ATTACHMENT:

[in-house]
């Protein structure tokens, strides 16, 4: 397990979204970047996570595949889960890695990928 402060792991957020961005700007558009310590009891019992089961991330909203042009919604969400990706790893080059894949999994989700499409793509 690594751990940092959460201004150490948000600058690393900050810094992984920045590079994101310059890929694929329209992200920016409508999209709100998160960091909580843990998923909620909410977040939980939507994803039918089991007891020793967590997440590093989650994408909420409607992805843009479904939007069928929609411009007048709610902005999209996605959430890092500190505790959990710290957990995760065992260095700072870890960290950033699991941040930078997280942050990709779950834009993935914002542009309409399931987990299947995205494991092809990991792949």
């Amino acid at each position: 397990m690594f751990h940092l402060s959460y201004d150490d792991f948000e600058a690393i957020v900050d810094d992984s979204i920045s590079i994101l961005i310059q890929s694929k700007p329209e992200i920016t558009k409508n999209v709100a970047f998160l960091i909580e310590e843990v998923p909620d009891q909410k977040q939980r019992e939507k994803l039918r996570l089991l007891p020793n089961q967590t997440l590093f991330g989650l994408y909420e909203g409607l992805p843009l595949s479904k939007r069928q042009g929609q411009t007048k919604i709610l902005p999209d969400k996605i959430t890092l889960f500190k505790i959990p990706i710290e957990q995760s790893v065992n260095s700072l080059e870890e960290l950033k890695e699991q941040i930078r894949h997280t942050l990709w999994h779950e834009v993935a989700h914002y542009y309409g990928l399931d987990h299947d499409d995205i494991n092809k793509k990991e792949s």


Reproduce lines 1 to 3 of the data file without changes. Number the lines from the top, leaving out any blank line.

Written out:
[in-house]
């Protein structure tokens, strides 16, 4: 397990979204970047996570595949889960890695990928 402060792991957020961005700007558009310590009891019992089961991330909203042009919604969400990706790893080059894949999994989700499409793509 690594751990940092959460201004150490948000600058690393900050810094992984920045590079994101310059890929694929329209992200920016409508999209709100998160960091909580843990998923909620909410977040939980939507994803039918089991007891020793967590997440590093989650994408909420409607992805843009479904939007069928929609411009007048709610902005999209996605959430890092500190505790959990710290957990995760065992260095700072870890960290950033699991941040930078997280942050990709779950834009993935914002542009309409399931987990299947995205494991092809990991792949």
């Amino acid at each position: 397990m690594f751990h940092l402060s959460y201004d150490d792991f948000e600058a690393i957020v900050d810094d992984s979204i920045s590079i994101l961005i310059q890929s694929k700007p329209e992200i920016t558009k409508n999209v709100a970047f998160l960091i909580e310590e843990v998923p909620d009891q909410k977040q939980r019992e939507k994803l039918r996570l089991l007891p020793n089961q967590t997440l590093f991330g989650l994408y909420e909203g409607l992805p843009l595949s479904k939007r069928q042009g929609q411009t007048k919604i709610l902005p999209d969400k996605i959430t890092l889960f500190k505790i959990p990706i710290e957990q995760s790893v065992n260095s700072l080059e870890e960290l950033k890695e699991q941040i930078r894949h997280t942050l990709w999994h779950e834009v993935a989700h914002y542009y309409g990928l399931d987990h299947d499409d995205i494991n092809k793509k990991e792949s």